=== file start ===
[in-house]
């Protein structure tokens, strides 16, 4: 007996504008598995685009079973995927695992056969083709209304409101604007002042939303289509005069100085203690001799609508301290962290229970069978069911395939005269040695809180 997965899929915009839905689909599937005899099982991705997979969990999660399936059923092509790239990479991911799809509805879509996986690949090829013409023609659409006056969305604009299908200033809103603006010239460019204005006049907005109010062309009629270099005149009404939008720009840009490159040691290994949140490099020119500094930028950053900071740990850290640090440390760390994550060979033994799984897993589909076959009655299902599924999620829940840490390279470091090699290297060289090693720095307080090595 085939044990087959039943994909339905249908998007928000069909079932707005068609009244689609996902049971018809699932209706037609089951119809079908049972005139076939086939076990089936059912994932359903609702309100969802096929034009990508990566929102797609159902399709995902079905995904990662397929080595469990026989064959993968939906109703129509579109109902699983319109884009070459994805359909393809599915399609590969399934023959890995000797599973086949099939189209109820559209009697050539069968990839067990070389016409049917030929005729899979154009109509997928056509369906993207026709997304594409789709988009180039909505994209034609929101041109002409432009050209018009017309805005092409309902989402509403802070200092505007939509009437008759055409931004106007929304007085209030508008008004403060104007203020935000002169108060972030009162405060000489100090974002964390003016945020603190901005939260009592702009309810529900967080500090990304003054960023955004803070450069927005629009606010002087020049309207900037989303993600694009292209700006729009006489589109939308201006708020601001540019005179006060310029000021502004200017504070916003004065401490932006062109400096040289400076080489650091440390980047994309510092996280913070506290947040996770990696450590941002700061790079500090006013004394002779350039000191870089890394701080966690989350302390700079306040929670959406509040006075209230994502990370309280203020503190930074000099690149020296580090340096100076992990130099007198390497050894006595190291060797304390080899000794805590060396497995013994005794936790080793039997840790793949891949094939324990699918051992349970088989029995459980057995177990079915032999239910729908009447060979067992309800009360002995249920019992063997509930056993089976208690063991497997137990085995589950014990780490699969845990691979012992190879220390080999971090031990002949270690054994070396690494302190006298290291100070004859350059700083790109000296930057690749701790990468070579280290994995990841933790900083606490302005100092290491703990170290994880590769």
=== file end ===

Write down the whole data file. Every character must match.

[in-house]
């Protein structure tokens, strides 16, 4: 007996504008598995685009079973995927695992056969083709209304409101604007002042939303289509005069100085203690001799609508301290962290229970069978069911395939005269040695809180 997965899929915009839905689909599937005899099982991705997979969990999660399936059923092509790239990479991911799809509805879509996986690949090829013409023609659409006056969305604009299908200033809103603006010239460019204005006049907005109010062309009629270099005149009404939008720009840009490159040691290994949140490099020119500094930028950053900071740990850290640090440390760390994550060979033994799984897993589909076959009655299902599924999620829940840490390279470091090699290297060289090693720095307080090595 085939044990087959039943994909339905249908998007928000069909079932707005068609009244689609996902049971018809699932209706037609089951119809079908049972005139076939086939076990089936059912994932359903609702309100969802096929034009990508990566929102797609159902399709995902079905995904990662397929080595469990026989064959993968939906109703129509579109109902699983319109884009070459994805359909393809599915399609590969399934023959890995000797599973086949099939189209109820559209009697050539069968990839067990070389016409049917030929005729899979154009109509997928056509369906993207026709997304594409789709988009180039909505994209034609929101041109002409432009050209018009017309805005092409309902989402509403802070200092505007939509009437008759055409931004106007929304007085209030508008008004403060104007203020935000002169108060972030009162405060000489100090974002964390003016945020603190901005939260009592702009309810529900967080500090990304003054960023955004803070450069927005629009606010002087020049309207900037989303993600694009292209700006729009006489589109939308201006708020601001540019005179006060310029000021502004200017504070916003004065401490932006062109400096040289400076080489650091440390980047994309510092996280913070506290947040996770990696450590941002700061790079500090006013004394002779350039000191870089890394701080966690989350302390700079306040929670959406509040006075209230994502990370309280203020503190930074000099690149020296580090340096100076992990130099007198390497050894006595190291060797304390080899000794805590060396497995013994005794936790080793039997840790793949891949094939324990699918051992349970088989029995459980057995177990079915032999239910729908009447060979067992309800009360002995249920019992063997509930056993089976208690063991497997137990085995589950014990780490699969845990691979012992190879220390080999971090031990002949270690054994070396690494302190006298290291100070004859350059700083790109000296930057690749701790990468070579280290994995990841933790900083606490302005100092290491703990170290994880590769």